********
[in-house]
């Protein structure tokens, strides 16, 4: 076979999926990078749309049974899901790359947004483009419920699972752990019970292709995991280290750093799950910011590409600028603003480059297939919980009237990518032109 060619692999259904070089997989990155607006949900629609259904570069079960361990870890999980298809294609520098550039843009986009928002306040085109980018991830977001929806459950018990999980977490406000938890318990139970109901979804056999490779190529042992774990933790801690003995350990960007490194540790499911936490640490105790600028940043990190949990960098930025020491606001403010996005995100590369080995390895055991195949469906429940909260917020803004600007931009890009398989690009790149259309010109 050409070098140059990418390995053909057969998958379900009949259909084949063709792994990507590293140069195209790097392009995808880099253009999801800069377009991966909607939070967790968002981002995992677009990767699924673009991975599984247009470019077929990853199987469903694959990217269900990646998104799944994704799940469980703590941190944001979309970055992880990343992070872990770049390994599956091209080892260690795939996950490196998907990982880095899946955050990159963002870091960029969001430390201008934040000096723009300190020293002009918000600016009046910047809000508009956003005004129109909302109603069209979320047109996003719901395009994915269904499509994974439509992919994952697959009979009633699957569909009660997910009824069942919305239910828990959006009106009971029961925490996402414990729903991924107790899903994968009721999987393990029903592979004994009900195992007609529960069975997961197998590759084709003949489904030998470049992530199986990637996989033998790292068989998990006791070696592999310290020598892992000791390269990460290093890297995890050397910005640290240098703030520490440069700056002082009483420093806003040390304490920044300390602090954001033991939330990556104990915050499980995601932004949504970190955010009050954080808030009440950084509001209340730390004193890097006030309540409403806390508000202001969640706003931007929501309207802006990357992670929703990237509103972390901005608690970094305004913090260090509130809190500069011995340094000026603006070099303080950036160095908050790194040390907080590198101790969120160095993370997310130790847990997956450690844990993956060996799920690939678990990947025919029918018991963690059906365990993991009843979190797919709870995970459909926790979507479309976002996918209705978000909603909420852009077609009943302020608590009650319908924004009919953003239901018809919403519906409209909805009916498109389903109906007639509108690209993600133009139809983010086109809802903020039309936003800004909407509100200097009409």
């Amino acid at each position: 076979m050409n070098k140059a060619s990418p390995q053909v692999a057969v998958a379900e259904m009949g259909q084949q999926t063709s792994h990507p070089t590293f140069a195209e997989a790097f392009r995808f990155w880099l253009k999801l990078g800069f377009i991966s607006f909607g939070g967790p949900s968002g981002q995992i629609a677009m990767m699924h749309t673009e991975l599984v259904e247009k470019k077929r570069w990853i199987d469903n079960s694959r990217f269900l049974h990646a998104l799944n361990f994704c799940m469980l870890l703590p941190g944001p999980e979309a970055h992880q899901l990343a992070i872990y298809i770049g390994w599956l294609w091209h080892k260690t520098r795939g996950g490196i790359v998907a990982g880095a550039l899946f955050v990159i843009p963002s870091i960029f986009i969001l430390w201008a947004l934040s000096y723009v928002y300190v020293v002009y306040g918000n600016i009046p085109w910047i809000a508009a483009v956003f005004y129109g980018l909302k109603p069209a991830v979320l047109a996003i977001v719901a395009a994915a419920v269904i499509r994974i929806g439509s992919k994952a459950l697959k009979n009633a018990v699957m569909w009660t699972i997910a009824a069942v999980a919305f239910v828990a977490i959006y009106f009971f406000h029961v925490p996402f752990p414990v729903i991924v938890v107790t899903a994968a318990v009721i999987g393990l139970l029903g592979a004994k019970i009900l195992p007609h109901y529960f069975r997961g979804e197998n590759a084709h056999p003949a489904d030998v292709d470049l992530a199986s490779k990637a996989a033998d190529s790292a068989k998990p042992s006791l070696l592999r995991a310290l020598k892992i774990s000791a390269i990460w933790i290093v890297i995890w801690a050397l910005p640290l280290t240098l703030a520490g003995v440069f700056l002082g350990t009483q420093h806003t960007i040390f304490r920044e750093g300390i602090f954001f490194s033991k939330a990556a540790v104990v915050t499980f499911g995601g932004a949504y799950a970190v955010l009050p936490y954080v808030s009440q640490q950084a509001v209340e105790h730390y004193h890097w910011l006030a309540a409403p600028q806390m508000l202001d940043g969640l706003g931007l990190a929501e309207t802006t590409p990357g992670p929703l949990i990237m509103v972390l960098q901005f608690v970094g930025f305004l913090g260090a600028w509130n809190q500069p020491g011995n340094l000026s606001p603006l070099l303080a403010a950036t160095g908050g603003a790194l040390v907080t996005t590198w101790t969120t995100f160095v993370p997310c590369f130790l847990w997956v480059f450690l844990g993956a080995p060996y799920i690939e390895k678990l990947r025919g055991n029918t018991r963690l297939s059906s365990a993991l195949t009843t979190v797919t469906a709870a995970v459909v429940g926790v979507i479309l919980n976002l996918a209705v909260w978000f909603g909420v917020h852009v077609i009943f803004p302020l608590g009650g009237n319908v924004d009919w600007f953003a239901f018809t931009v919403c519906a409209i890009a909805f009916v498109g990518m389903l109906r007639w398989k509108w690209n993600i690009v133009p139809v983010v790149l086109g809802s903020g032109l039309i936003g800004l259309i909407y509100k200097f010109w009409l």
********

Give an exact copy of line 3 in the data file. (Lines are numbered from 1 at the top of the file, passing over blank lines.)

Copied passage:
């Amino acid at each position: 076979m050409n070098k140059a060619s990418p390995q053909v692999a057969v998958a379900e259904m009949g259909q084949q999926t063709s792994h990507p070089t590293f140069a195209e997989a790097f392009r995808f990155w880099l253009k999801l990078g800069f377009i991966s607006f909607g939070g967790p949900s968002g981002q995992i629609a677009m990767m699924h749309t673009e991975l599984v259904e247009k470019k077929r570069w990853i199987d469903n079960s694959r990217f269900l049974h990646a998104l799944n361990f994704c799940m469980l870890l703590p941190g944001p999980e979309a970055h992880q899901l990343a992070i872990y298809i770049g390994w599956l294609w091209h080892k260690t520098r795939g996950g490196i790359v998907a990982g880095a550039l899946f955050v990159i843009p963002s870091i960029f986009i969001l430390w201008a947004l934040s000096y723009v928002y300190v020293v002009y306040g918000n600016i009046p085109w910047i809000a508009a483009v956003f005004y129109g980018l909302k109603p069209a991830v979320l047109a996003i977001v719901a395009a994915a419920v269904i499509r994974i929806g439509s992919k994952a459950l697959k009979n009633a018990v699957m569909w009660t699972i997910a009824a069942v999980a919305f239910v828990a977490i959006y009106f009971f406000h029961v925490p996402f752990p414990v729903i991924v938890v107790t899903a994968a318990v009721i999987g393990l139970l029903g592979a004994k019970i009900l195992p007609h109901y529960f069975r997961g979804e197998n590759a084709h056999p003949a489904d030998v292709d470049l992530a199986s490779k990637a996989a033998d190529s790292a068989k998990p042992s006791l070696l592999r995991a310290l020598k892992i774990s000791a390269i990460w933790i290093v890297i995890w801690a050397l910005p640290l280290t240098l703030a520490g003995v440069f700056l002082g350990t009483q420093h806003t960007i040390f304490r920044e750093g300390i602090f954001f490194s033991k939330a990556a540790v104990v915050t499980f499911g995601g932004a949504y799950a970190v955010l009050p936490y954080v808030s009440q640490q950084a509001v209340e105790h730390y004193h890097w910011l006030a309540a409403p600028q806390m508000l202001d940043g969640l706003g931007l990190a929501e309207t802006t590409p990357g992670p929703l949990i990237m509103v972390l960098q901005f608690v970094g930025f305004l913090g260090a600028w509130n809190q500069p020491g011995n340094l000026s606001p603006l070099l303080a403010a950036t160095g908050g603003a790194l040390v907080t996005t590198w101790t969120t995100f160095v993370p997310c590369f130790l847990w997956v480059f450690l844990g993956a080995p060996y799920i690939e390895k678990l990947r025919g055991n029918t018991r963690l297939s059906s365990a993991l195949t009843t979190v797919t469906a709870a995970v459909v429940g926790v979507i479309l919980n976002l996918a209705v909260w978000f909603g909420v917020h852009v077609i009943f803004p302020l608590g009650g009237n319908v924004d009919w600007f953003a239901f018809t931009v919403c519906a409209i890009a909805f009916v498109g990518m389903l109906r007639w398989k509108w690209n993600i690009v133009p139809v983010v790149l086109g809802s903020g032109l039309i936003g800004l259309i909407y509100k200097f010109w009409l």